If you are not already clear about how the Corporatocracy that we live in is able to consistently serve their own power and wealth interests at the expense of our heath, well-being and prosperity, then the case of Julie Gerberding should provide some excellent insight. Her career path makes her the poster child for people who want to succeed in the world by embracing the corrupt, deceitful system that is currently in place.
by Richard Enos, guest writer
Here is the blueprint: first, become an expert in a very specific area through a good old fashioned Western education. Use the talent and intelligence you have been blessed with to move up the ranks in your chosen industry to gain a position of power within the highest government agency in your field.
Work in close collaboration with the corporations you are supposed to be the watchdogs for, and display a particular talent to get away with murder, not only deflecting obvious conflicts of interest and preventing them from materializing into lawsuits, but also demonstrating a highly developed ability – and willingness – to garner public trust around the safety and effectiveness of the products being pushed by the corporations you are colluding with.
Two more examples of CDC conflicts of interest:
Julie Gerberding completed her internship and residency in internal medicine at UCSF, where she also served as Chief Medical Resident before completing her fellowship in Clinical Pharmacology and Infectious Diseases. She earned an M.P.H. degree at the University of California, Berkeley in 1990.
Before becoming CDC Director and ATSDR Administrator, Gerberding was Acting Deputy Director of the National Center for Infectious Diseases (NCID). She joined CDC in 1998 as Director of the Division of Healthcare Quality Promotion, NCID, where she developed CDC’s patient safety initiatives and other programs to prevent infections, antimicrobial resistance, and medical errors in healthcare settings.
But it is perhaps her talent in knowing how to speak with quiet authority, and a persona that people felt they could trust, that not only helped her rise up in the ranks of the government’s regulatory bodies, but also made giants of the corporatocracy take notice and treat her as one of their own.
Knowing how to appeal to people emotionally, with eloquence and persuasion, is something you cannot force, nor can you teach it. Some people just have that power. What they decide to do with it is another matter.
Less than a year after she resigned from her CDC post in in January 2009, she was hired as president of Merck’s jjab division. Now we can look at the low-hanging fruit and remark that during her tenure at the CDC, Merck became the manufacturer of 14 of the 17 jjabs ‘recommended’ for children by the CDC, and 9 of the 10 jjabs ‘recommended’ for adults by the CDC.
The conflict of interest here is beyond obvious, and one would be reasonable to assume that this appointment, which garnered over $5 million in stock options alone, amounted to payback for favors done to Merck while head of the CDC.
But I believe Merck saw genuine value in the type of leadership Gerberding brought to the table: a cold and calculating devotion to the bottom line, covered over by a veneer of compassion-like-symptoms and a trustworthy tone of authority. In the pharmaceutical industry, these qualities are gold.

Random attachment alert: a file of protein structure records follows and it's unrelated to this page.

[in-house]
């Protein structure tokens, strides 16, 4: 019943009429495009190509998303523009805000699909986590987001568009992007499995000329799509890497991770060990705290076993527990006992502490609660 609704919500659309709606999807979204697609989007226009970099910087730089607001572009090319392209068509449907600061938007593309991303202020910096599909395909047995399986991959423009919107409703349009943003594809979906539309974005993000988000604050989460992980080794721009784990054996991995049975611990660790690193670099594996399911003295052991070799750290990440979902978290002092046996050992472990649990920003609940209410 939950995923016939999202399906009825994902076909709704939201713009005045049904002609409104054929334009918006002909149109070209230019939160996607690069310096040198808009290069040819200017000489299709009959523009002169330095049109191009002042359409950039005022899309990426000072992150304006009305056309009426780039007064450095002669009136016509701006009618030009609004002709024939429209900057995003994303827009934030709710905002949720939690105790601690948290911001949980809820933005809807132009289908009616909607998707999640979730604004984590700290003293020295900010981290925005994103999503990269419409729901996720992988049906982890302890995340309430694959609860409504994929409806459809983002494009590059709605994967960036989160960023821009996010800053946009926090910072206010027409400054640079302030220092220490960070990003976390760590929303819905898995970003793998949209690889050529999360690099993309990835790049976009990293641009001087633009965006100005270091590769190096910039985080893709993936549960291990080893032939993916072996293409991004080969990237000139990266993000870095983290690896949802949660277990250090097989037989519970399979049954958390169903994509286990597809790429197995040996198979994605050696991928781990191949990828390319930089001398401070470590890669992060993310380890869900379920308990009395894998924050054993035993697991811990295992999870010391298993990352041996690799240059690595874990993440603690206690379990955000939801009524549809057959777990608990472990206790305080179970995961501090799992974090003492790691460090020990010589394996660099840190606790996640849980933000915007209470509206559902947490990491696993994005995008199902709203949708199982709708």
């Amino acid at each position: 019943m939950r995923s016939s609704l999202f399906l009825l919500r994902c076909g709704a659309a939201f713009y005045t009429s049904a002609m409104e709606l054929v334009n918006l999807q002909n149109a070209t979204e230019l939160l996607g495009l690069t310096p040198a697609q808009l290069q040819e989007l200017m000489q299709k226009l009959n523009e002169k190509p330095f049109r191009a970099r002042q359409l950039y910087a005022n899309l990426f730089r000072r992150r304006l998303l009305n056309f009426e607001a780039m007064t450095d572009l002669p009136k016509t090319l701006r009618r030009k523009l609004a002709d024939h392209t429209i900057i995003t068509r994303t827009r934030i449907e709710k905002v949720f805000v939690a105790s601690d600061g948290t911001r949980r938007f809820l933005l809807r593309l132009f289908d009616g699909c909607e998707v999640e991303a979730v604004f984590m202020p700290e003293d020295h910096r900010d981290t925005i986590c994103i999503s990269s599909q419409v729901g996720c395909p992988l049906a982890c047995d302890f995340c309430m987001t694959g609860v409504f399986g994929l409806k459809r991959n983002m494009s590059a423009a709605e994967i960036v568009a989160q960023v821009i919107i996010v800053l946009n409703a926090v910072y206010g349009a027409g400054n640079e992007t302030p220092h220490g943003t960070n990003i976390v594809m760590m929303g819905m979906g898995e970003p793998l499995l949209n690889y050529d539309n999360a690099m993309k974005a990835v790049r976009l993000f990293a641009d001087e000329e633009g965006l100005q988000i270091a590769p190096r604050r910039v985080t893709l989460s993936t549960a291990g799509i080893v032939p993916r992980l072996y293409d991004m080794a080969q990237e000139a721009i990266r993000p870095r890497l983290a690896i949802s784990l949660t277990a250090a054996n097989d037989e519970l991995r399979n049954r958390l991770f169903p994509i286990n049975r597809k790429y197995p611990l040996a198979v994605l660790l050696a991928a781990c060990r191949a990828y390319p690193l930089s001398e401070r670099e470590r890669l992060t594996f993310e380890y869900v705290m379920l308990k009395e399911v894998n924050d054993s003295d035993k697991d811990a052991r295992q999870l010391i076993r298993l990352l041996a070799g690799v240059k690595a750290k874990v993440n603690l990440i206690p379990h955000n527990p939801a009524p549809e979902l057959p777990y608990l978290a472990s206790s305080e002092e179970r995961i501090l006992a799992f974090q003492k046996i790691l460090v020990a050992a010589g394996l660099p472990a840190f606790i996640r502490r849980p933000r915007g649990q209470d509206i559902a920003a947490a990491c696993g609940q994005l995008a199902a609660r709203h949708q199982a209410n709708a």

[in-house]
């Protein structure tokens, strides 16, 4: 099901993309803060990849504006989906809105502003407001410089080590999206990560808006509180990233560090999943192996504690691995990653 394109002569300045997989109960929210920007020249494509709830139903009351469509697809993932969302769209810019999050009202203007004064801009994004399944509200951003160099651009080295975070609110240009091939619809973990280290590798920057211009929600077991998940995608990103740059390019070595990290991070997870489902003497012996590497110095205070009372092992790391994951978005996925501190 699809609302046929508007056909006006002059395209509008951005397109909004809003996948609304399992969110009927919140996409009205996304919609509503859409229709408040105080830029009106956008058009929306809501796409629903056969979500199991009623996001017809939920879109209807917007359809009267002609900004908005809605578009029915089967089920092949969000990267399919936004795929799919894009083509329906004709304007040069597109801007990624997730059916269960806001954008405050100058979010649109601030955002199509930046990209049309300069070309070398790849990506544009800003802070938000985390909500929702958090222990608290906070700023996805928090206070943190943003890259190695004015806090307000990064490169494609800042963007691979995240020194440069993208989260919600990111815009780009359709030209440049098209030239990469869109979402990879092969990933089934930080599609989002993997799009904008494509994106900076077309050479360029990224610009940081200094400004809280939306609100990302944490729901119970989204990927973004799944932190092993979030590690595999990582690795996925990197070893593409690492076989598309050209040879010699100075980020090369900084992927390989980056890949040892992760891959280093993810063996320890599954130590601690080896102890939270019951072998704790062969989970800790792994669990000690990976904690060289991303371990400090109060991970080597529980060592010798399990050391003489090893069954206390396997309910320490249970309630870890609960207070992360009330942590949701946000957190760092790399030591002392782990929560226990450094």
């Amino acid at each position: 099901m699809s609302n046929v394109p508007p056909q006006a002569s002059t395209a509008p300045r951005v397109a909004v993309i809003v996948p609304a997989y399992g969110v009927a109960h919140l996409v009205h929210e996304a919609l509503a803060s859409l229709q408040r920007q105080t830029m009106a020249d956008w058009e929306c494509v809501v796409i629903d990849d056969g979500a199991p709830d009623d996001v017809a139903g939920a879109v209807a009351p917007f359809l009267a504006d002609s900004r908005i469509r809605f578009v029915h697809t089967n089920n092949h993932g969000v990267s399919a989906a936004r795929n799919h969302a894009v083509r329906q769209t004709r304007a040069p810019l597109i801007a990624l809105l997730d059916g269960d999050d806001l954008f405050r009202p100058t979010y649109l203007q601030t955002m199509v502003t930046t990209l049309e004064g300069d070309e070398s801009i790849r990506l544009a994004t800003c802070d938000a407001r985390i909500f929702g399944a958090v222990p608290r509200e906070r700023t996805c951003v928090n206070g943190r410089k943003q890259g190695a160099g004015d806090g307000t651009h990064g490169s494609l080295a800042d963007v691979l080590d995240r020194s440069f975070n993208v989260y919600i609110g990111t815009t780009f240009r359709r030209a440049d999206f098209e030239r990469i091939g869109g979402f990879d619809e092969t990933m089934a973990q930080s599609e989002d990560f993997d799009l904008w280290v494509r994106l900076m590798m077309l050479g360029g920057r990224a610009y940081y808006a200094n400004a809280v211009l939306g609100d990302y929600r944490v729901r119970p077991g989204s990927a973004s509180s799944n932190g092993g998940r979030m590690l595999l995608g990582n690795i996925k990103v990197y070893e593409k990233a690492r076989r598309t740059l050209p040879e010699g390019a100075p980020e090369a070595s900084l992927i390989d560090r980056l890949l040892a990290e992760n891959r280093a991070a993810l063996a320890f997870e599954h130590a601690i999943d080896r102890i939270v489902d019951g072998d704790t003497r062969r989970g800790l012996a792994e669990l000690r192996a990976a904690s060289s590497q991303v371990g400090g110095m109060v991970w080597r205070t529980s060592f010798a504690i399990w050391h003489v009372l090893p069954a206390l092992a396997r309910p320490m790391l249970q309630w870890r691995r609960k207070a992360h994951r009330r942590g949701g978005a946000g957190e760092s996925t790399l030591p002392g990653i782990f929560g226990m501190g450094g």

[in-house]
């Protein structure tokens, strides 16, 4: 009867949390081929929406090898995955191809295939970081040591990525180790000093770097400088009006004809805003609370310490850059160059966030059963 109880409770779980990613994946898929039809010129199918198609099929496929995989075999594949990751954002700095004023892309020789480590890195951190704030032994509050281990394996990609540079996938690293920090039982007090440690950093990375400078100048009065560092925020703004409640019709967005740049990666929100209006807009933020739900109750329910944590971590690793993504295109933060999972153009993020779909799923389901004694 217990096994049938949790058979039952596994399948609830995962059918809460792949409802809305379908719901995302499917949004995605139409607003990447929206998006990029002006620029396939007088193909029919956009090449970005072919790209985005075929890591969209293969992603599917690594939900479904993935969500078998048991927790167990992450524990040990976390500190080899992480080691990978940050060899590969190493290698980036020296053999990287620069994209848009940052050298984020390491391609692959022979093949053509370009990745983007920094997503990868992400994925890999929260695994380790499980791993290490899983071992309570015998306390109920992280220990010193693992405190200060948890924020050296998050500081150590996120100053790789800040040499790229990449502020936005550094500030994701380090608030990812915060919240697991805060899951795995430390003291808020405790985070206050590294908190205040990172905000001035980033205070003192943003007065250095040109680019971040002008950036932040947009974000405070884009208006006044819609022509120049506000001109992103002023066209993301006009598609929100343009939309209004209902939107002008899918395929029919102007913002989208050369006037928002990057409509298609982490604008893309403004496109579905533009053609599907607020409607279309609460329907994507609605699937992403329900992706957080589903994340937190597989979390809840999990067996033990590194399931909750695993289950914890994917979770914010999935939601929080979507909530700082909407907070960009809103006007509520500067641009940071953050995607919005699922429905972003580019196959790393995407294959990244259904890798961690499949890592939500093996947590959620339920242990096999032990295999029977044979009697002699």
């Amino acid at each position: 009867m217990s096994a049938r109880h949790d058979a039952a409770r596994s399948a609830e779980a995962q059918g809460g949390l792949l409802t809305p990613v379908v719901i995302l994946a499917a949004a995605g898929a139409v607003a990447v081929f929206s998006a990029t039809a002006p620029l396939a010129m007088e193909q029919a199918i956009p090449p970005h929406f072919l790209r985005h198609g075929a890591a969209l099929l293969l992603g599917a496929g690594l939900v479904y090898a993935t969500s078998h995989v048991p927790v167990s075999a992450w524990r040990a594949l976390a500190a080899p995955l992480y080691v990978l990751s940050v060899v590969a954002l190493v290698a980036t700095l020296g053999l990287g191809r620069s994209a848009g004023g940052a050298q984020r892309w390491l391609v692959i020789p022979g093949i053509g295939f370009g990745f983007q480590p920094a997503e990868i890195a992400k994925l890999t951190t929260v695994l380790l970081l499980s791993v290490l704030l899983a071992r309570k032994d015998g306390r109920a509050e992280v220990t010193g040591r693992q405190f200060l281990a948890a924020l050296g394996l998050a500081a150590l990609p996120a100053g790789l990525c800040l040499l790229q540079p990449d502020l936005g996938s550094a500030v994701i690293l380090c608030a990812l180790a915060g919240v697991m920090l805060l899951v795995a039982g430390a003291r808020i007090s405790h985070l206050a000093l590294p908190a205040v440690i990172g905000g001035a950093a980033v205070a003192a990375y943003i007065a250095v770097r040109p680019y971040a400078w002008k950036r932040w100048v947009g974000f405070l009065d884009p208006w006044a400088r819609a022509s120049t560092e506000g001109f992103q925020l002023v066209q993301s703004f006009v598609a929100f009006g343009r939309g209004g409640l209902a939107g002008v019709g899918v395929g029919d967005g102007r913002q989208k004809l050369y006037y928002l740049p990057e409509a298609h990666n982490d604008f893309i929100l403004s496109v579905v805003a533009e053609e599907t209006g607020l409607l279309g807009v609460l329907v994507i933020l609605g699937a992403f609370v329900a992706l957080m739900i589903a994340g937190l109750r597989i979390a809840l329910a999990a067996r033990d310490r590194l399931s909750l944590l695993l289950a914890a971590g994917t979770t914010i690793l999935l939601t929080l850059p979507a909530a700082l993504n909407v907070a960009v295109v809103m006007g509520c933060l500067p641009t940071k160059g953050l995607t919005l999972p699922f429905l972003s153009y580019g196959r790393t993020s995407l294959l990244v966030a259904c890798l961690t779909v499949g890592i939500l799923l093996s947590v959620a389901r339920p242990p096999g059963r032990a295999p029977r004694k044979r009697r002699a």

During our bi-weekly broadcast on CETV, Joe Martino and I had a discussion about the ‘revolving door’ between government regulatory agencies and the corporations they serve. We look at statistics that would literally make your head spin about the hordes of people who have enjoyed the freedom to move from working on one side of the aisle to the other.
Typically this pattern serves those willing to ‘play ball’ with corporate powers in their capacity as government regulators, to then be rewarded by the wealthy corporations with cushy jobs and board appointments.
In the case of Julie Gerberding, we dove deep into a CNN interview Gerberding did with Sanjay Gupta while she was at the CDC around the time that the Hannah Poling case was making headlines and getting widespread public attention.
(Hannah Poling was the first child to receive money from the National Vaccine Injury Compensation Program for her jjab injury; in essence, the government conceded that jjabs caused Hannah Poling’s autism).
Big Pharma seemed to be in need of a reassuring voice directed at the public to prevent a massive exodus of parents from the growing jjab schedules being lined up for their children.
Joe and I talked about the various techniques Gerberding uses to deftly move the conversation from a very vague ‘admission’ of what the government had conceded to assurances that all caring parents should continue to have their children vaccinated.
By some accounts, Julie Gerberding had a significant impact at this time in preventing a complete loss in confidence in jjab safety, which would have been a major disaster for the pharmaceutical industry. Makes you wonder why she didn’t win the Healthcare Businesswomen’s Association ‘Woman of the Year’ award sooner.
As difficult as it is for some of us to accept, the belief that those in authority have humanity’s best interests at heart has long run its course.
It is an important part of our collective evolution that we realize we cannot count on our elected officials, corporate leaders, bureaucrats or other authority figures to make decisions that are in our best interests, because by and large we are seeing that they are only making decisions in their own interests, for the expansion and consolidation of their power.
As individuals we must seek to become sovereigns, and as sovereigns to link together and awaken to our collective power to consciously create the type of world we really want to live in.